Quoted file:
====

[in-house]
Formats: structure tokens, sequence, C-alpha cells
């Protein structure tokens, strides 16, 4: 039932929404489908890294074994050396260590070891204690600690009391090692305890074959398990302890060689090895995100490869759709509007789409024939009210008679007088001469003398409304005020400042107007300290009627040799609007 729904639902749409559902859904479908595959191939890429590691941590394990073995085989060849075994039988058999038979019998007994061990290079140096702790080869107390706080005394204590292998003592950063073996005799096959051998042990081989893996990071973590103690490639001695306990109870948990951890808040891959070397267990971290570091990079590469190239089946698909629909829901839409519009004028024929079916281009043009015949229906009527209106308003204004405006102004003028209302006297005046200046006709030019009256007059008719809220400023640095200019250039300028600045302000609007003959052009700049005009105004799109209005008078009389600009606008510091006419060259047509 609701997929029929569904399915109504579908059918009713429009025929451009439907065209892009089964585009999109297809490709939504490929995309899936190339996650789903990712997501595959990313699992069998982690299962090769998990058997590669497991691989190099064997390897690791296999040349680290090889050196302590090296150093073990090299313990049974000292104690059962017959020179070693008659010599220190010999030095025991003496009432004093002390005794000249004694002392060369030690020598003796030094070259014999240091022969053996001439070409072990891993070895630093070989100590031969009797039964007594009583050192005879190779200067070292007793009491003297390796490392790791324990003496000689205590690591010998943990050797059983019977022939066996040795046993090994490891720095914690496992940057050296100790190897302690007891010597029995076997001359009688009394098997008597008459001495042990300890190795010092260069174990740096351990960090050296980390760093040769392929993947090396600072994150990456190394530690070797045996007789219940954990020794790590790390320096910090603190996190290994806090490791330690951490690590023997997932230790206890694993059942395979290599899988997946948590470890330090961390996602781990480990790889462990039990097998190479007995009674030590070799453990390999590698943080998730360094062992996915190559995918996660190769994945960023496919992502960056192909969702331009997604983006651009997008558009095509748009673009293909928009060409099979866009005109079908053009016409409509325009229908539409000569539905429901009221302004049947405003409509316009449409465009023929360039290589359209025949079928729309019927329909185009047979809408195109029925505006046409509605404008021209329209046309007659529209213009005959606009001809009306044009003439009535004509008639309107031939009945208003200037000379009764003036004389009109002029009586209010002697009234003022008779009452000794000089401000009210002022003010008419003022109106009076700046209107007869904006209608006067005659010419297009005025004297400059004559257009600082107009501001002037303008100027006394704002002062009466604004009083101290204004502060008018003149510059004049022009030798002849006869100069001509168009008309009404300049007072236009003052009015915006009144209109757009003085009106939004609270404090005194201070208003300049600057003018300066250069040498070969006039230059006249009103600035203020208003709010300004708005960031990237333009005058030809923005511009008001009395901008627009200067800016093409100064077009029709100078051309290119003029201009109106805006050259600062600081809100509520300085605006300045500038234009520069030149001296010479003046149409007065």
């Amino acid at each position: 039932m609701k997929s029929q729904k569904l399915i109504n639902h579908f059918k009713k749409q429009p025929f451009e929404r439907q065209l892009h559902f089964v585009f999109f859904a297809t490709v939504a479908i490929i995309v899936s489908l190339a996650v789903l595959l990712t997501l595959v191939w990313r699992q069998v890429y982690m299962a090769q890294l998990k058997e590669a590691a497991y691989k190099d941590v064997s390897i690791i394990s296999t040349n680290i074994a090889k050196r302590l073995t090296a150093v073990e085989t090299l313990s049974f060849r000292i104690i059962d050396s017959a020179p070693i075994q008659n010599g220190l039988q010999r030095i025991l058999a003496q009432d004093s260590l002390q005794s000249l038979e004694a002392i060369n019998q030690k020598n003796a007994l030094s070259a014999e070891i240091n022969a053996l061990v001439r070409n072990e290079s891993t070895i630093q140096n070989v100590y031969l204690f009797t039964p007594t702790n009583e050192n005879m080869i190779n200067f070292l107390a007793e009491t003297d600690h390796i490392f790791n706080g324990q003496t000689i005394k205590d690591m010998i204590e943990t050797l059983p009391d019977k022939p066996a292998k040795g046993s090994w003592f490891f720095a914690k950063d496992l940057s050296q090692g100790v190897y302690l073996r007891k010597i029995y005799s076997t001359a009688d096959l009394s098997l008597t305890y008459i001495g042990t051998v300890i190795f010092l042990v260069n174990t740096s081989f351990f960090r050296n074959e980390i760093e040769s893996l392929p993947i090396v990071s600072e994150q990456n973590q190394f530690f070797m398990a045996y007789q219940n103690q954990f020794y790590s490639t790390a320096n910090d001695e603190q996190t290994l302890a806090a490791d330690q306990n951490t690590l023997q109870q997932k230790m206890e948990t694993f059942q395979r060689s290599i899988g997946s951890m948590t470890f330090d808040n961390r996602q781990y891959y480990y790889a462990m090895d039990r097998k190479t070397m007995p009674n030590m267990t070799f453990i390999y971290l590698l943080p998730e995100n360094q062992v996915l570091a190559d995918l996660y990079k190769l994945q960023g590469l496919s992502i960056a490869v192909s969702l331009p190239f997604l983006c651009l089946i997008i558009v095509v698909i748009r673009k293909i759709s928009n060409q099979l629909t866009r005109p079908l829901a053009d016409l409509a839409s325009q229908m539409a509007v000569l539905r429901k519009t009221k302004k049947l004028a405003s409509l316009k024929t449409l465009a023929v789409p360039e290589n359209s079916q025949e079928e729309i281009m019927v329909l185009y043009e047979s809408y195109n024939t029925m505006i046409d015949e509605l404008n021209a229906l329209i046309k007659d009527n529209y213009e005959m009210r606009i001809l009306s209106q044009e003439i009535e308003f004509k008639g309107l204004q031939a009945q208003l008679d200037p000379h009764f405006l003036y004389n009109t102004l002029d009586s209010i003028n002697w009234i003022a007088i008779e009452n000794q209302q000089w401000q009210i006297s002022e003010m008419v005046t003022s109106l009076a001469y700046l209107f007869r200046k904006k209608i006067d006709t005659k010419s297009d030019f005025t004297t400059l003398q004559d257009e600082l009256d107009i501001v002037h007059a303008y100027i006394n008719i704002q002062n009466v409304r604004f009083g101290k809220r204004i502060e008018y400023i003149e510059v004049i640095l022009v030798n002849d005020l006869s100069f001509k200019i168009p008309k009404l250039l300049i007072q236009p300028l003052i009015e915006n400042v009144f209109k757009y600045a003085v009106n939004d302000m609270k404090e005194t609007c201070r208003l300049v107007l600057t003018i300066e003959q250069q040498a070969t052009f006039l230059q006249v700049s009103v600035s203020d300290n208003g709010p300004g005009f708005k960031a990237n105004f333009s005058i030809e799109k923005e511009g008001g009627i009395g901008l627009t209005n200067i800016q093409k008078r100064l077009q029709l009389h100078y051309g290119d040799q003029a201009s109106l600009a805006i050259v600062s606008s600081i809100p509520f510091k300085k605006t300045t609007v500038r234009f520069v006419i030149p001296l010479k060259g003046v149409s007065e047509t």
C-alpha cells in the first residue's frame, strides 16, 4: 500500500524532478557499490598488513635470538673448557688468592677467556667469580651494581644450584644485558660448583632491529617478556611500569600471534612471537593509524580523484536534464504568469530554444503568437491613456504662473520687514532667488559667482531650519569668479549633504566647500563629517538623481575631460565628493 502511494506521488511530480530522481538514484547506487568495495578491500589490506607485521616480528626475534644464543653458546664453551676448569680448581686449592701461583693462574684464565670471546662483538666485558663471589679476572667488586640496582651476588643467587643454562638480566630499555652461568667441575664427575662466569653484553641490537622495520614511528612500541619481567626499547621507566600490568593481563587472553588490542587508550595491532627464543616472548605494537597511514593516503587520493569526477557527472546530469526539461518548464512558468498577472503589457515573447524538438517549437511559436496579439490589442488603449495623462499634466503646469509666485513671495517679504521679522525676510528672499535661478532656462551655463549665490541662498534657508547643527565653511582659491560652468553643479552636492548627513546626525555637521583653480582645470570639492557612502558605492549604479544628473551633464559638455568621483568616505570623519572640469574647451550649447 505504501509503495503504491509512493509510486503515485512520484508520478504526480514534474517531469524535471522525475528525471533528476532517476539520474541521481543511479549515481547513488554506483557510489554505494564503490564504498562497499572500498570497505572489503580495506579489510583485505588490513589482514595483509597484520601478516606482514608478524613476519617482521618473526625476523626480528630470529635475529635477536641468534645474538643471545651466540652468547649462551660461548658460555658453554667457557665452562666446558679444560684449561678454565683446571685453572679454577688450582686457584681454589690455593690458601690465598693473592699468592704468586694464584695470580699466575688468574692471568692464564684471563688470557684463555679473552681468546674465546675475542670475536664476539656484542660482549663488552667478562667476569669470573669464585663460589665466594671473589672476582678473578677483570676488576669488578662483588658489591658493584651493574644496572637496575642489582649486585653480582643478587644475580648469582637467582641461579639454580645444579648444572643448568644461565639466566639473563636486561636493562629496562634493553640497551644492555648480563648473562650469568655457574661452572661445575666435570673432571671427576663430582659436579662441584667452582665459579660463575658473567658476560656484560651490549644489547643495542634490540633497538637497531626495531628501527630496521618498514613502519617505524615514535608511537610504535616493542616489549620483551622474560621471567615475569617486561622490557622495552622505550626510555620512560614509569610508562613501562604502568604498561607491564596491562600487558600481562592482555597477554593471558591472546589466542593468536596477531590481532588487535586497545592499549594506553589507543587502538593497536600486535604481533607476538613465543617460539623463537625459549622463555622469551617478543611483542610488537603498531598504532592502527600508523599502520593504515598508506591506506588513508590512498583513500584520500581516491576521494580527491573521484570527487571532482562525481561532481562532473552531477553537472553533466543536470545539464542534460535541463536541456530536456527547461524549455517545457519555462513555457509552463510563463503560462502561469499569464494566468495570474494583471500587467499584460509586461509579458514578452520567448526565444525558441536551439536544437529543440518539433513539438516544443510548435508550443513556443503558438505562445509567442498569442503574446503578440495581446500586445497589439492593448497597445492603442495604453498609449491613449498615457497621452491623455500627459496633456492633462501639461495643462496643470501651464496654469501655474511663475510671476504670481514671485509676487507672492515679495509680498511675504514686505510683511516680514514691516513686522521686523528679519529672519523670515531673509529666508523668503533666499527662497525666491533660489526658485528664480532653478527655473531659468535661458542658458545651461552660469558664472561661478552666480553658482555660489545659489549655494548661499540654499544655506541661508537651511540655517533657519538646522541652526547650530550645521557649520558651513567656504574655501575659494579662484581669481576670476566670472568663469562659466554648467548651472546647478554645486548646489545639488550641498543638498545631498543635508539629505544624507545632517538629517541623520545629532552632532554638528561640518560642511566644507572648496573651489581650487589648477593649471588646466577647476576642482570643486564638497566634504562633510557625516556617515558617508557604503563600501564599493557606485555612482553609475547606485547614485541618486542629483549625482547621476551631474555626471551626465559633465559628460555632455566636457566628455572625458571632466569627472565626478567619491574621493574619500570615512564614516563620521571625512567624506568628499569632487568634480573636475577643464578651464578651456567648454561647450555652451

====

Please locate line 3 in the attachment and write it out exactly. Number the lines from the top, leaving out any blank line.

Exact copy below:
């Protein structure tokens, strides 16, 4: 039932929404489908890294074994050396260590070891204690600690009391090692305890074959398990302890060689090895995100490869759709509007789409024939009210008679007088001469003398409304005020400042107007300290009627040799609007 729904639902749409559902859904479908595959191939890429590691941590394990073995085989060849075994039988058999038979019998007994061990290079140096702790080869107390706080005394204590292998003592950063073996005799096959051998042990081989893996990071973590103690490639001695306990109870948990951890808040891959070397267990971290570091990079590469190239089946698909629909829901839409519009004028024929079916281009043009015949229906009527209106308003204004405006102004003028209302006297005046200046006709030019009256007059008719809220400023640095200019250039300028600045302000609007003959052009700049005009105004799109209005008078009389600009606008510091006419060259047509 609701997929029929569904399915109504579908059918009713429009025929451009439907065209892009089964585009999109297809490709939504490929995309899936190339996650789903990712997501595959990313699992069998982690299962090769998990058997590669497991691989190099064997390897690791296999040349680290090889050196302590090296150093073990090299313990049974000292104690059962017959020179070693008659010599220190010999030095025991003496009432004093002390005794000249004694002392060369030690020598003796030094070259014999240091022969053996001439070409072990891993070895630093070989100590031969009797039964007594009583050192005879190779200067070292007793009491003297390796490392790791324990003496000689205590690591010998943990050797059983019977022939066996040795046993090994490891720095914690496992940057050296100790190897302690007891010597029995076997001359009688009394098997008597008459001495042990300890190795010092260069174990740096351990960090050296980390760093040769392929993947090396600072994150990456190394530690070797045996007789219940954990020794790590790390320096910090603190996190290994806090490791330690951490690590023997997932230790206890694993059942395979290599899988997946948590470890330090961390996602781990480990790889462990039990097998190479007995009674030590070799453990390999590698943080998730360094062992996915190559995918996660190769994945960023496919992502960056192909969702331009997604983006651009997008558009095509748009673009293909928009060409099979866009005109079908053009016409409509325009229908539409000569539905429901009221302004049947405003409509316009449409465009023929360039290589359209025949079928729309019927329909185009047979809408195109029925505006046409509605404008021209329209046309007659529209213009005959606009001809009306044009003439009535004509008639309107031939009945208003200037000379009764003036004389009109002029009586209010002697009234003022008779009452000794000089401000009210002022003010008419003022109106009076700046209107007869904006209608006067005659010419297009005025004297400059004559257009600082107009501001002037303008100027006394704002002062009466604004009083101290204004502060008018003149510059004049022009030798002849006869100069001509168009008309009404300049007072236009003052009015915006009144209109757009003085009106939004609270404090005194201070208003300049600057003018300066250069040498070969006039230059006249009103600035203020208003709010300004708005960031990237333009005058030809923005511009008001009395901008627009200067800016093409100064077009029709100078051309290119003029201009109106805006050259600062600081809100509520300085605006300045500038234009520069030149001296010479003046149409007065």